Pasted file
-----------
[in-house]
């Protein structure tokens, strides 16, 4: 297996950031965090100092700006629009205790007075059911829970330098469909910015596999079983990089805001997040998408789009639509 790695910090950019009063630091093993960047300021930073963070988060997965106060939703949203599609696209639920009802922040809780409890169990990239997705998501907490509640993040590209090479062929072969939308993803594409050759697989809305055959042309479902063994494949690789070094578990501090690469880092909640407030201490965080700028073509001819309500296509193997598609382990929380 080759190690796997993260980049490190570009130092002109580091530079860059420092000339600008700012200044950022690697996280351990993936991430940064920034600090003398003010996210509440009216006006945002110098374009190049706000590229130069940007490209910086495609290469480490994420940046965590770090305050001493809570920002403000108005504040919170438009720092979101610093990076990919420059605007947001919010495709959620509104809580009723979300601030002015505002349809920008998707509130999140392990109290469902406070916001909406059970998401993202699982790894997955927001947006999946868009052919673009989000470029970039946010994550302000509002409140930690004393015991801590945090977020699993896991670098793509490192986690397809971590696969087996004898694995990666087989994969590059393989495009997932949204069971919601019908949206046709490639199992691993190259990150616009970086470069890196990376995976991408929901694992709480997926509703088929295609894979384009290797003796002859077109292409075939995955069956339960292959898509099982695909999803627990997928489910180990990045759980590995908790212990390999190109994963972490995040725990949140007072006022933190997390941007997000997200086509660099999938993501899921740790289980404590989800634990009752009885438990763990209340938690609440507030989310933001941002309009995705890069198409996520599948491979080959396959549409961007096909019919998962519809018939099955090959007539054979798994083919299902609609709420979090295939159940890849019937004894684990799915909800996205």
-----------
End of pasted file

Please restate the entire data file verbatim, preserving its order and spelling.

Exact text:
[in-house]
């Protein structure tokens, strides 16, 4: 297996950031965090100092700006629009205790007075059911829970330098469909910015596999079983990089805001997040998408789009639509 790695910090950019009063630091093993960047300021930073963070988060997965106060939703949203599609696209639920009802922040809780409890169990990239997705998501907490509640993040590209090479062929072969939308993803594409050759697989809305055959042309479902063994494949690789070094578990501090690469880092909640407030201490965080700028073509001819309500296509193997598609382990929380 080759190690796997993260980049490190570009130092002109580091530079860059420092000339600008700012200044950022690697996280351990993936991430940064920034600090003398003010996210509440009216006006945002110098374009190049706000590229130069940007490209910086495609290469480490994420940046965590770090305050001493809570920002403000108005504040919170438009720092979101610093990076990919420059605007947001919010495709959620509104809580009723979300601030002015505002349809920008998707509130999140392990109290469902406070916001909406059970998401993202699982790894997955927001947006999946868009052919673009989000470029970039946010994550302000509002409140930690004393015991801590945090977020699993896991670098793509490192986690397809971590696969087996004898694995990666087989994969590059393989495009997932949204069971919601019908949206046709490639199992691993190259990150616009970086470069890196990376995976991408929901694992709480997926509703088929295609894979384009290797003796002859077109292409075939995955069956339960292959898509099982695909999803627990997928489910180990990045759980590995908790212990390999190109994963972490995040725990949140007072006022933190997390941007997000997200086509660099999938993501899921740790289980404590989800634990009752009885438990763990209340938690609440507030989310933001941002309009995705890069198409996520599948491979080959396959549409961007096909019919998962519809018939099955090959007539054979798994083919299902609609709420979090295939159940890849019937004894684990799915909800996205």